Please note: due to the completion of the project, this website is now in archive status. Visit the new Blue Communities legacy website here for final outputs and any future updates.
21 December 2020
By Dr Matt Fortnam, University of Exeter

Hard choices often need to be made when conducting marine planning. Choices between which sectors can operate where or when on the ocean, choices between benefiting one stakeholder group or another, or choices between which species and ecosystems to prioritise in management.

A GCRF Global Impact Acceleration Account project, supplementary to the Blue Communities project, spoke to technical staff at international and regional organisations working in Southeast Asia to understand how such choices, or trade-off decisions, are made in practice.
This research is being published in a forthcoming journal article. It will show that most existing decision support tools capture the ecological trade-offs in marine planning, but fail to identify most social trade-offs, especially non-economic trade-offs, such as the potential cultural changes brought about new interventions. Instead, social trade-offs are voiced by project participants and beneficiaries but that depends on whether all stakeholders participate or have a meaningful voice in project design and decision-making. Whether a trade-off is deemed acceptable or not can therefore depend on who has the most powerful voice rather than on moral and ethical grounds. Current decision-support tools, mainly developed in the West, were also considered to be too scientific and data hungry to be applied in remote rural contexts in the region.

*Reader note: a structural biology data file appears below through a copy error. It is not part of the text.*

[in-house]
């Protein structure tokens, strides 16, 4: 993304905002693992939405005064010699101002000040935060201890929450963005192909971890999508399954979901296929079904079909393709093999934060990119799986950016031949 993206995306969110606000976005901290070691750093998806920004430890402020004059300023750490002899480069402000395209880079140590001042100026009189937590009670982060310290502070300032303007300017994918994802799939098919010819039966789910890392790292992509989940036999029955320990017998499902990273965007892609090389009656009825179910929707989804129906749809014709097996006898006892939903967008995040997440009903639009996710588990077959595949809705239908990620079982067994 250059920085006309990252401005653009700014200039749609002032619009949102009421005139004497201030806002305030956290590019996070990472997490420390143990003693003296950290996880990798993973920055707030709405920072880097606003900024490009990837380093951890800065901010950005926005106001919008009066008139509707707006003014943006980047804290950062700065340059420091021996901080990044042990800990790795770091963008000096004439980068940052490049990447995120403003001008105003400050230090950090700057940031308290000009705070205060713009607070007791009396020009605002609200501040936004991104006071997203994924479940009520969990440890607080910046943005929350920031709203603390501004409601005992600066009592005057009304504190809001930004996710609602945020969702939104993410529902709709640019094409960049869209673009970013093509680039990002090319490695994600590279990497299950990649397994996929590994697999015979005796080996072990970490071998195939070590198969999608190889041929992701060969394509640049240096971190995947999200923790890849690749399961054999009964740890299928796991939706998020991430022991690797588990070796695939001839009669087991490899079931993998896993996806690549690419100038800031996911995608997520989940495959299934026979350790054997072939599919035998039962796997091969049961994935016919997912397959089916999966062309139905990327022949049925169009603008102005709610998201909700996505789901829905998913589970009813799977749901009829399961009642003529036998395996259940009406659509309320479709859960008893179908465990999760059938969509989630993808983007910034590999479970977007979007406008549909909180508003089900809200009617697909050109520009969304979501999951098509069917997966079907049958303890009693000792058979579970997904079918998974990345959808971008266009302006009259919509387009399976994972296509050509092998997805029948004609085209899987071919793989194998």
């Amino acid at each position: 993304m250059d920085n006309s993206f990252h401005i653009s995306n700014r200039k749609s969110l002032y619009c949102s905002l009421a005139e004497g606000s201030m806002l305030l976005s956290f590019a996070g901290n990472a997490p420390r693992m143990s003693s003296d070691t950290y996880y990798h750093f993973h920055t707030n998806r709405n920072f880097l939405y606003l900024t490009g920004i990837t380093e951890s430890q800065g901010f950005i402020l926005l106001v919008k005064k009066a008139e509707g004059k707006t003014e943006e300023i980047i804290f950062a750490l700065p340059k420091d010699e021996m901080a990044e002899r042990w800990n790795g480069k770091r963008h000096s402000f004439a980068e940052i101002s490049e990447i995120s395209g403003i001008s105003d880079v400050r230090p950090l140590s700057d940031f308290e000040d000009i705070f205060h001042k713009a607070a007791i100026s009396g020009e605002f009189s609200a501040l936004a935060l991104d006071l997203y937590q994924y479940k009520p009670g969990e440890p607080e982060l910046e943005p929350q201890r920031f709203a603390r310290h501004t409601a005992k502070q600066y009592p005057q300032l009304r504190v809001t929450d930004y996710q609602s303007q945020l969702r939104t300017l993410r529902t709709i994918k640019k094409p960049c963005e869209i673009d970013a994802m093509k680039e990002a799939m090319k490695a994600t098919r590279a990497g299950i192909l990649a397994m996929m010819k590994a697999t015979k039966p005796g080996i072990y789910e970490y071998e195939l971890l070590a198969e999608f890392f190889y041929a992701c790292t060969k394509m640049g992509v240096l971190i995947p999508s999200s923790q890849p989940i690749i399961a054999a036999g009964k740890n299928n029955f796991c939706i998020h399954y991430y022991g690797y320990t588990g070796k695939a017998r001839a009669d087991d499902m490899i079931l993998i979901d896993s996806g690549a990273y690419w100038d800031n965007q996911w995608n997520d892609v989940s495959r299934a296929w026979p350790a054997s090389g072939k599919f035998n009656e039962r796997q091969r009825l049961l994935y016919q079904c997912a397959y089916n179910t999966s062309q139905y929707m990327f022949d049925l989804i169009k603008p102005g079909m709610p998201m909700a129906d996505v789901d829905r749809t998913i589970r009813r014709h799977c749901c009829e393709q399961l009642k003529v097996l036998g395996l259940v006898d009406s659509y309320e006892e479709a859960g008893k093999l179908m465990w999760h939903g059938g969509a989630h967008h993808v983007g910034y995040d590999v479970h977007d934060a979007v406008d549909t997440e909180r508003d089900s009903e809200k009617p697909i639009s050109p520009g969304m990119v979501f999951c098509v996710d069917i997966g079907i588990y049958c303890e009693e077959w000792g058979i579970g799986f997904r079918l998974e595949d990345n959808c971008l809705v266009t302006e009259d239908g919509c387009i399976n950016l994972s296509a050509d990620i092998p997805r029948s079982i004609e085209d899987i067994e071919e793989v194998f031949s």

Findings from this work have fed into the design of a new low-tech participatory tool, as part of Project 9 of Blue Communities. The tool aims to help marine planners understand the cultural, ethical, political and ecological acceptability of proposed policies and interventions, and develop options for mitigating or avoiding negative consequences.
We had hoped to pilot the tool in Vietnam at the Blue Communities annual meeting in July 2020 with partners and then, in Palawan with practitioners. However, because of travel restrictions related to COVID-19, we have been unable to undertake these pilots. As a consequence we have adapted the tool to be used virtually and will be piloting in early 2021 remotely.

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